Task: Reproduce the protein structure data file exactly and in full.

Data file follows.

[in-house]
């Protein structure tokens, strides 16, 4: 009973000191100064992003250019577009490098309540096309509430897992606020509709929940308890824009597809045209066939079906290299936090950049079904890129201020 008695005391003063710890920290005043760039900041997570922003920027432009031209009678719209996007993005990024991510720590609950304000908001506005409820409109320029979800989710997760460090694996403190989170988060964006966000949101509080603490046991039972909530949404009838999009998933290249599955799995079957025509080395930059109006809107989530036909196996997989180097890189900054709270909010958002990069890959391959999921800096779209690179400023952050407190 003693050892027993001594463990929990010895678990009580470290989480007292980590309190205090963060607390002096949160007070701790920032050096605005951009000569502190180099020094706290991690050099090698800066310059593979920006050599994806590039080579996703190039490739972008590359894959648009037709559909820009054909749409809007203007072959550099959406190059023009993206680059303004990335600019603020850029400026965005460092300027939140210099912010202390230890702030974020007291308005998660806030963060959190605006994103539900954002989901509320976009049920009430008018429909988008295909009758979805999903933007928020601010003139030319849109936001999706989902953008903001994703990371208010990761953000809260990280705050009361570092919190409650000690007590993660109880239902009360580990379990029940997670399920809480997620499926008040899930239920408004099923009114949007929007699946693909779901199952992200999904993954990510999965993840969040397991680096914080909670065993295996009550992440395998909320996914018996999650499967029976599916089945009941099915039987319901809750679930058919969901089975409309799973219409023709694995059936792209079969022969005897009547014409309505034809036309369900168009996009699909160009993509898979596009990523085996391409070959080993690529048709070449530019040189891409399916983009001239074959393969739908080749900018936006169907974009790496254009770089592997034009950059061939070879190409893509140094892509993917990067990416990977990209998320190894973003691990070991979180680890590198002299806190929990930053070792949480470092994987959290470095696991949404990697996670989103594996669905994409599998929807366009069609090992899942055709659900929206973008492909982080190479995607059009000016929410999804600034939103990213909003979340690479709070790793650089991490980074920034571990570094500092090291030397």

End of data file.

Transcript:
[in-house]
């Protein structure tokens, strides 16, 4: 009973000191100064992003250019577009490098309540096309509430897992606020509709929940308890824009597809045209066939079906290299936090950049079904890129201020 008695005391003063710890920290005043760039900041997570922003920027432009031209009678719209996007993005990024991510720590609950304000908001506005409820409109320029979800989710997760460090694996403190989170988060964006966000949101509080603490046991039972909530949404009838999009998933290249599955799995079957025509080395930059109006809107989530036909196996997989180097890189900054709270909010958002990069890959391959999921800096779209690179400023952050407190 003693050892027993001594463990929990010895678990009580470290989480007292980590309190205090963060607390002096949160007070701790920032050096605005951009000569502190180099020094706290991690050099090698800066310059593979920006050599994806590039080579996703190039490739972008590359894959648009037709559909820009054909749409809007203007072959550099959406190059023009993206680059303004990335600019603020850029400026965005460092300027939140210099912010202390230890702030974020007291308005998660806030963060959190605006994103539900954002989901509320976009049920009430008018429909988008295909009758979805999903933007928020601010003139030319849109936001999706989902953008903001994703990371208010990761953000809260990280705050009361570092919190409650000690007590993660109880239902009360580990379990029940997670399920809480997620499926008040899930239920408004099923009114949007929007699946693909779901199952992200999904993954990510999965993840969040397991680096914080909670065993295996009550992440395998909320996914018996999650499967029976599916089945009941099915039987319901809750679930058919969901089975409309799973219409023709694995059936792209079969022969005897009547014409309505034809036309369900168009996009699909160009993509898979596009990523085996391409070959080993690529048709070449530019040189891409399916983009001239074959393969739908080749900018936006169907974009790496254009770089592997034009950059061939070879190409893509140094892509993917990067990416990977990209998320190894973003691990070991979180680890590198002299806190929990930053070792949480470092994987959290470095696991949404990697996670989103594996669905994409599998929807366009069609090992899942055709659900929206973008492909982080190479995607059009000016929410999804600034939103990213909003979340690479709070790793650089991490980074920034571990570094500092090291030397």